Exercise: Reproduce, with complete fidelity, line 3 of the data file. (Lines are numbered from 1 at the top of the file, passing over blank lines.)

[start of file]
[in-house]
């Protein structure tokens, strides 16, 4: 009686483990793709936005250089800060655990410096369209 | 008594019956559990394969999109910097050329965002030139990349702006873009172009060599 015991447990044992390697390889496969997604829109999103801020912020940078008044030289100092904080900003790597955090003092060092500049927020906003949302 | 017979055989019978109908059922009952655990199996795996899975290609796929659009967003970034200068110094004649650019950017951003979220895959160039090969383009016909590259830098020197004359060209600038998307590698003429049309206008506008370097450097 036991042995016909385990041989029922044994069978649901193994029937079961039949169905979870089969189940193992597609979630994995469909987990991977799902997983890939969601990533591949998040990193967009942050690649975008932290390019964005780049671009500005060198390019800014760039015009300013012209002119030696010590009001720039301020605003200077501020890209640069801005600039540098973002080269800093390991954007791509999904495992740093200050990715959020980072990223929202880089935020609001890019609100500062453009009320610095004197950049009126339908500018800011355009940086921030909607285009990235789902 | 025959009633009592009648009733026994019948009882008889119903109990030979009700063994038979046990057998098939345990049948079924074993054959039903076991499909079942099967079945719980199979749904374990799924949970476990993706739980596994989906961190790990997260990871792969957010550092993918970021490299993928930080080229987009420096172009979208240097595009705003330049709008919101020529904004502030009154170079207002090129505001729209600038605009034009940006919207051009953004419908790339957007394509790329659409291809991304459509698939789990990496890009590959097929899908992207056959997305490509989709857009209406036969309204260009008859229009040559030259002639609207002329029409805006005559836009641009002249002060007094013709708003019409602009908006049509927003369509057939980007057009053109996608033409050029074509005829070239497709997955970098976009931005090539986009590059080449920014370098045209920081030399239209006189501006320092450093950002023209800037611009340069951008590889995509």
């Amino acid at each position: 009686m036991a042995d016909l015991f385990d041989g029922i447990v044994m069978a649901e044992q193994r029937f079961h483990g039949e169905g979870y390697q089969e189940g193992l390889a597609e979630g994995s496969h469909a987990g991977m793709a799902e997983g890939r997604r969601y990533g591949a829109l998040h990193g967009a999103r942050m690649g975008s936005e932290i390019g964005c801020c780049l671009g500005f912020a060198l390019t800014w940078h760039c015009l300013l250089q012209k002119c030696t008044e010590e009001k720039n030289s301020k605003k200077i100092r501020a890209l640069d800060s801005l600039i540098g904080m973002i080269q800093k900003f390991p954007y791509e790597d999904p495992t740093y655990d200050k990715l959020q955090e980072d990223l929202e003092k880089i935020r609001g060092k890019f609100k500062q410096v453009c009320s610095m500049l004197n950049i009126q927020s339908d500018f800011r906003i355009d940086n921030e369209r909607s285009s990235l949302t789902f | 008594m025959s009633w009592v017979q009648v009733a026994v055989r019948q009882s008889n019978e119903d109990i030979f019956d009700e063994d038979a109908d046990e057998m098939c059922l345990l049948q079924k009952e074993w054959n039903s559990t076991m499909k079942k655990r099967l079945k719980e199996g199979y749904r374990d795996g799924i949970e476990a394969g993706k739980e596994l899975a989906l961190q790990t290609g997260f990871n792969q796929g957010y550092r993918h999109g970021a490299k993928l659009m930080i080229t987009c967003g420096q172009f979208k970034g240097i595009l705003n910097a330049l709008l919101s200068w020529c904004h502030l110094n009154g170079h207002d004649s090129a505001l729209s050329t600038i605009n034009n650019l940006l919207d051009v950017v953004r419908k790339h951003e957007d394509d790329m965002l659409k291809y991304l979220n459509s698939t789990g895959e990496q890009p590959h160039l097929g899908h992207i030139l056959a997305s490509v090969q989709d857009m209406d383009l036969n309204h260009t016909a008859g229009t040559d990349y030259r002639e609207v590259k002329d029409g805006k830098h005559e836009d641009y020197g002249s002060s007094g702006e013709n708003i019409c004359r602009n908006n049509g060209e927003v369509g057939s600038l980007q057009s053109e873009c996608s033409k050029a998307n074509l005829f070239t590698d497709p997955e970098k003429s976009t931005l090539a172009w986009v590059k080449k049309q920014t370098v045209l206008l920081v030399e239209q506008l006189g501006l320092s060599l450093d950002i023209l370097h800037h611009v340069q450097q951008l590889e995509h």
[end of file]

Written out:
């Amino acid at each position: 009686m036991a042995d016909l015991f385990d041989g029922i447990v044994m069978a649901e044992q193994r029937f079961h483990g039949e169905g979870y390697q089969e189940g193992l390889a597609e979630g994995s496969h469909a987990g991977m793709a799902e997983g890939r997604r969601y990533g591949a829109l998040h990193g967009a999103r942050m690649g975008s936005e932290i390019g964005c801020c780049l671009g500005f912020a060198l390019t800014w940078h760039c015009l300013l250089q012209k002119c030696t008044e010590e009001k720039n030289s301020k605003k200077i100092r501020a890209l640069d800060s801005l600039i540098g904080m973002i080269q800093k900003f390991p954007y791509e790597d999904p495992t740093y655990d200050k990715l959020q955090e980072d990223l929202e003092k880089i935020r609001g060092k890019f609100k500062q410096v453009c009320s610095m500049l004197n950049i009126q927020s339908d500018f800011r906003i355009d940086n921030e369209r909607s285009s990235l949302t789902f | 008594m025959s009633w009592v017979q009648v009733a026994v055989r019948q009882s008889n019978e119903d109990i030979f019956d009700e063994d038979a109908d046990e057998m098939c059922l345990l049948q079924k009952e074993w054959n039903s559990t076991m499909k079942k655990r099967l079945k719980e199996g199979y749904r374990d795996g799924i949970e476990a394969g993706k739980e596994l899975a989906l961190q790990t290609g997260f990871n792969q796929g957010y550092r993918h999109g970021a490299k993928l659009m930080i080229t987009c967003g420096q172009f979208k970034g240097i595009l705003n910097a330049l709008l919101s200068w020529c904004h502030l110094n009154g170079h207002d004649s090129a505001l729209s050329t600038i605009n034009n650019l940006l919207d051009v950017v953004r419908k790339h951003e957007d394509d790329m965002l659409k291809y991304l979220n459509s698939t789990g895959e990496q890009p590959h160039l097929g899908h992207i030139l056959a997305s490509v090969q989709d857009m209406d383009l036969n309204h260009t016909a008859g229009t040559d990349y030259r002639e609207v590259k002329d029409g805006k830098h005559e836009d641009y020197g002249s002060s007094g702006e013709n708003i019409c004359r602009n908006n049509g060209e927003v369509g057939s600038l980007q057009s053109e873009c996608s033409k050029a998307n074509l005829f070239t590698d497709p997955e970098k003429s976009t931005l090539a172009w986009v590059k080449k049309q920014t370098v045209l206008l920081v030399e239209q506008l006189g501006l320092s060599l450093d950002i023209l370097h800037h611009v340069q450097q951008l590889e995509h």